Operator Based Machine Learning Pipeline Construction

Lars Kotthoff edited this page Mar 13, 2017 · 5 revisions
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mlr is a powerful package for general-purpose machine learning in R. Many machine learning applications require extensive preprocessing on the data for state-of-the-art performance. mlr already contains a lot of available methods, which are described on our tutorial page. A large number of preprocessing procedures have to be fused with a learner to create a wrapped learner, which assures that the same preprocessing is used in training and prediction.

The current code makes defining and applying such processing pipelines harder than it needs to be:

  • Preprocessing operations, often to ensure very basic things, have to be set through a combination of options and different wrappers.
  • Adding custom preprocessing methods is unnecessarily complex.
  • The resulting learner objects are very complex and getter, setter and printer of their arguments have to be defined awkwardly.
  • Using the same preprocessing methods on multiple learners often requires a lot of (redundant) code.

It would be much more natural and better if we could write something like the following:

preproc = remove.constants %>% filter.features %>% pca 
lrn = fuseLearnerWithPreprocessing(lrn, preproc)

This creates a preprocessing chain which can be added to any learner with a single command to construct a configurable pipeline.

Related work

The R programming language already offers a general purpose package for piping function output to new functions, magrittr. This is heavily utilized by the package dplyr for data manipulation, but mostly consists of basic low level functionality, e.g., mutation, aggregation, selection, filtering etc. The aim of this project is to provide a similar syntax, but much more focused on machine learning and utilizing a large number of preprocessing methods that are available in other R packages.

Another project that one could draw ideas from is pipelearner.

For comparison, the Python machine learning toolbox Scikit learn offers Pipeline and FeatureUnion functions to chain multiple estimators and transformer functions into one call. As stated in their documentation the main advantage is that only one call to fit and predict is required for a complete pipeline fit and it is possible to optimize jointly over the whole space of hyperparameters.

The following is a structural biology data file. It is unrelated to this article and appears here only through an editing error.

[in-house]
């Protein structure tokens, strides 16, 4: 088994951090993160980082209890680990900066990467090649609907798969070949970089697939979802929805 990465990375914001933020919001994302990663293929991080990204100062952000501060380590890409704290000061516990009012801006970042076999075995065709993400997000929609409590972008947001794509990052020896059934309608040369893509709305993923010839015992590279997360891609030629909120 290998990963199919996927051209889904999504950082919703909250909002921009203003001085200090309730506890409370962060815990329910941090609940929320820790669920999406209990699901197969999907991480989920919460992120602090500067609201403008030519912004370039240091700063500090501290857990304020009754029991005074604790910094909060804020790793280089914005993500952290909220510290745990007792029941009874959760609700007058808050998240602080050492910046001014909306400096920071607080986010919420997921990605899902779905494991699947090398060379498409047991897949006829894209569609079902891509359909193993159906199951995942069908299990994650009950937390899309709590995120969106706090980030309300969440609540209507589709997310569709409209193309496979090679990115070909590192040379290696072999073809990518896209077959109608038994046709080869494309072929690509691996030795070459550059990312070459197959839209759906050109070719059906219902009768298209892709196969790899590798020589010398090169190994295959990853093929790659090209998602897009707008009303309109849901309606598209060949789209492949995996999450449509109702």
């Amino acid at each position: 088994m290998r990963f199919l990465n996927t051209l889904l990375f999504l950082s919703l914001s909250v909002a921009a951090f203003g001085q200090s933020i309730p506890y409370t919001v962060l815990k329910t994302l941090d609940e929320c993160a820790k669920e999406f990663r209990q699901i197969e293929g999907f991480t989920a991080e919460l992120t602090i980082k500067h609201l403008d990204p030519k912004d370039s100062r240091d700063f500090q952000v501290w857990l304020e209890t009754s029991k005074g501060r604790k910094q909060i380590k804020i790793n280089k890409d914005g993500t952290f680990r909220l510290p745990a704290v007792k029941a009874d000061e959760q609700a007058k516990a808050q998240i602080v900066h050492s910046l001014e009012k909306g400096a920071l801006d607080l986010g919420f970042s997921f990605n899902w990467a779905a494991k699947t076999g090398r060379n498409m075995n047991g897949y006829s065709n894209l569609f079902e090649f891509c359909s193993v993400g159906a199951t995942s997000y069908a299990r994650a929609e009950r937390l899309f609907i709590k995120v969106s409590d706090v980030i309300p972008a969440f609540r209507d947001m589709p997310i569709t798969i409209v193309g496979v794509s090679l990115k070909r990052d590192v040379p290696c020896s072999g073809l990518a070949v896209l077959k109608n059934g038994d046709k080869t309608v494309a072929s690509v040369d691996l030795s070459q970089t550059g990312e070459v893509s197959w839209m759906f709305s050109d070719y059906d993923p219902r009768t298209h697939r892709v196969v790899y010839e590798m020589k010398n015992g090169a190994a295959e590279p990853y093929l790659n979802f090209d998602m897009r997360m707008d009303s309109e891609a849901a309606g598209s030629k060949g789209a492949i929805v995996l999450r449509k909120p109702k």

Commercial software like RapidMiner and Knime use similar approaches in their graphical user interface, in which analysis pipelines, similar to flowcharts, can be created. They use the same basic principle of piping output from one step to the next.

Details of your coding project

  • Define a clean API for this (partially already exists and mentors will help a lot with this, but you need to make it better).

We do have a current internal branch which consists of a rough API idea for this in BRANCH. (Files are TaskTransform.R and test_tt.R). This can be used as a starting point. The tasks to be finished are:

  • Implement abstract base class TaskTransform (TT).
  • Make TTs “joinable”, so they form a pipeline (for training and prediction).
  • Allow to apply a TT to a task to transform it (during training and on new data during prediction).
  • Allow to add a TT learner through a wrapper, so it becomes a ĺearner’s "first preprocessing step".
  • Integrate the package vtreat which helps with lots of pre-processing stuff where we have custom code.
  • Convert all existing mlr preprocess in operations (these are not too many) into TTs, and some can be removed when vtreat is there.


  • Month 1: Definition of API with proof of concept
  • Month 2: Implementation mostly finished, along with comprehensive tests
  • Month 3: Implementation finished, along with large-scale evaluation

Expected impact

This is the first step towards defining a domain-specific language for machine learning. It will enable users to implement machine learning pipelines much faster and with less code, and make machine learning in R much more accessible.



Required: Good knowledge of machine learning, R package development and R in general. This is NOT a simple project. You need to feel comfortable with larger projects, designing software and OO design. This project is not for people beginning to learn R.

Go to the mlr tracker, communicate in the tracker that you want to solve an issue. In particular, look for the issues tagged "effort-simplefix". Show us your skills by creating a good pull request.

Then create a doc and write down a few ideas how you would approach the project and / or extend the linked branch.

Solutions of tests

Students, please post a link to your test results here.